Having determined to grow oranges, one should address himself to the task of obtaining the best of everything required;—the best location and soil; the best water right; the best trees of the best varieties; and then he should plant them and care for them in the best manner, and he may count with certainty on the best results. If he is to go through the labor and trials of growing an orchard, he may as well raise fine fruit as poor; it is not a whit harder. And besides, when it comes to returns there may be all the difference •between the two that there is between profit and loss.

Best Location.—In Parti of this work, under the heading "A Glance at Our Orange Growing Country" and subsequent chapters, I have discussed the question of localities suited to citrus culture quite fully, with reference especially to this connection. It is sufficient to reiterate here that all authorities agree in recommending the high mesa lands and the interior valleys, where conditions of soil, climate and water supply are suitable.

Soil.—The soil should be loose, well drained and warm;—no standing water 'within twenty feet of the surface—and if there be a hard-pan at all, it should be deep. The orange flourishes best in a sandy or gravelly loam. Quite a variety of soils exists, all of which seem to fill the requirements of the orange in nearly -equal degree. I note the following:

Disintegrated granite with vegetable deposit.

Gravely alluvium.

Sandy clay (chocolate colored). 'Clayish sand (brown).

Sandy clay (reddish brown; colored by ferric acid, and known as "red land").

The best results cannot be accomplished in ground that bakes and packs hard under the action of water and sun, even though such ground be rich in all the chemical elements required in tree growth. Hence, adobe and stiff clay soils are to be ^avoided. Standing water near the surface . is detrimental because it keeps the ground «old. A shallow hard-pan is a disadvan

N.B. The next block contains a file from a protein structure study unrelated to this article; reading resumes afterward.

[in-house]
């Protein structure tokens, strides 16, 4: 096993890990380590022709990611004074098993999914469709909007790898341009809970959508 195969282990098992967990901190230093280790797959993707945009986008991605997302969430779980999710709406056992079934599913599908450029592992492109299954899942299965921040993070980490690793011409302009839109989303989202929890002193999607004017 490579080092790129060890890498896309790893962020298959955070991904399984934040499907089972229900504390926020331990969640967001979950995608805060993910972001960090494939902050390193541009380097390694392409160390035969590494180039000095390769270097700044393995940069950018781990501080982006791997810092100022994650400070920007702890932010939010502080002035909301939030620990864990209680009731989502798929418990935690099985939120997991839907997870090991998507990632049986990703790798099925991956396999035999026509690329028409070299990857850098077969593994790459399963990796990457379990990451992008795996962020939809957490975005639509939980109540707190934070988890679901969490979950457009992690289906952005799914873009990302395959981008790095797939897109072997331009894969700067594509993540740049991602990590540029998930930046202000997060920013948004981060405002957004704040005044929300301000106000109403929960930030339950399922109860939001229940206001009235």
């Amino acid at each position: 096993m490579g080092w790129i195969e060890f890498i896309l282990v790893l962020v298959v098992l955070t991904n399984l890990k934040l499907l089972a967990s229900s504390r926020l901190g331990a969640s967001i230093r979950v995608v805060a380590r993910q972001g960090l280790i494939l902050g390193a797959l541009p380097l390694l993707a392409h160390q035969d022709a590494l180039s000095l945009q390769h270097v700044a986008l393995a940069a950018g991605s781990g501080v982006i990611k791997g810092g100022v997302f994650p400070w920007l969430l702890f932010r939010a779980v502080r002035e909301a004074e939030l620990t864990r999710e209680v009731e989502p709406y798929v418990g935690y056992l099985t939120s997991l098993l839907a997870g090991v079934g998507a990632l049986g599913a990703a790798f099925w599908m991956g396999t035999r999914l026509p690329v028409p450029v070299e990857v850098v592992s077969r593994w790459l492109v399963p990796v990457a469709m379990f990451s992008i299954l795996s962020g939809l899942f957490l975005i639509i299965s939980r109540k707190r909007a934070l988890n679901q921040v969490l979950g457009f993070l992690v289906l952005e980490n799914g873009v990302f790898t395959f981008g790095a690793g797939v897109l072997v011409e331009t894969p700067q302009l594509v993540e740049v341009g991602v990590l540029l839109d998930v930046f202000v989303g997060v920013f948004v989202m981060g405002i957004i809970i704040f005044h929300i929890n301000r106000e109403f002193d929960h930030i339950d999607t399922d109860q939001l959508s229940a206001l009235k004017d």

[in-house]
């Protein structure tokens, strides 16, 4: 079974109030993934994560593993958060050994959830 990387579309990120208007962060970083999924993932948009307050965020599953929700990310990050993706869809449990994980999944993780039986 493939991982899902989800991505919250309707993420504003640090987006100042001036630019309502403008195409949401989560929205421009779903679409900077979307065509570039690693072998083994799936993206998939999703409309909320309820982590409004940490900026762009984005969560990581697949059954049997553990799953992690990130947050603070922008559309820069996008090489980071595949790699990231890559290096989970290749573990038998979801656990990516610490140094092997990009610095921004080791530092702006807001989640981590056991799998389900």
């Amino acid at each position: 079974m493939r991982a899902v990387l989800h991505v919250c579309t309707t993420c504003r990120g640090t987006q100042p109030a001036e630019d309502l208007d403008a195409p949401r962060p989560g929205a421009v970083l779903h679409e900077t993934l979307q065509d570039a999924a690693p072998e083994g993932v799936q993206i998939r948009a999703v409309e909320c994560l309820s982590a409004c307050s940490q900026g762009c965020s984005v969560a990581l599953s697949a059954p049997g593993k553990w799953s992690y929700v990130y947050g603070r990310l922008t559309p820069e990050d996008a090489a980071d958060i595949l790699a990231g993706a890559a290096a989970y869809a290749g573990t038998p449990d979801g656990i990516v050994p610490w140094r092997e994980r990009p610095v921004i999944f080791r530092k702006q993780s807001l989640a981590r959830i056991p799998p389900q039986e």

tage because it arrests the growth of the tap root and stunts the tree.

Exposure.—On rolling or elevated lands a southern, southeastern or southwestern exposure is desirable. The orange luxuriates in warmth, and the more the tree and the ground in which it stands are exposed to the direct rays of the sun the better.

Water.—Be sure to get a good water supply and have It convenient for application. But, withal, use it sparingly at first. Your supply will stand you in good stead in a dry season and after your trees come into bearing, when they must have irrigation to yield paying crops. This subject will be more fully discussed in the chapter on Irrigation to follow.

Winds.—Do not locate where your orchard will be exposed to severe winds. Quite a large proportion of fruit is lost every year by being whipped against thorns and branches, and the trees themselves are sometimes half stripped of leaves. If you have reason to apprehend an occasional wind storm, plant a double row of eucalyptus, pepper or cypress trees about the orchard for a wind-break. Cypress or pepper are preferable, because they do not exhaust the soil to such a distance as the eucalyptus. Some foothill localities excellently suited for orange growing in every other respect, are unavailable because they chance to align some mountain gorge and are swept by the daily currents of air from inland to ocean, and vice versa. Beware of such places.

Avoiding Frosts.—If you follow the advice given in these articles and locate your orchard on the foothills or iu the high interior valleys, you will be in little danger from frost. Inasmuch as cold air is denser and heavier than warm, the cold weather most prevails in low places. It is the good fortune of our country to have its cold spells of short duration, and consequently the natural basins are never quite filled up, and the isothermal line of damaging frosts does not rise over the higher altitudes.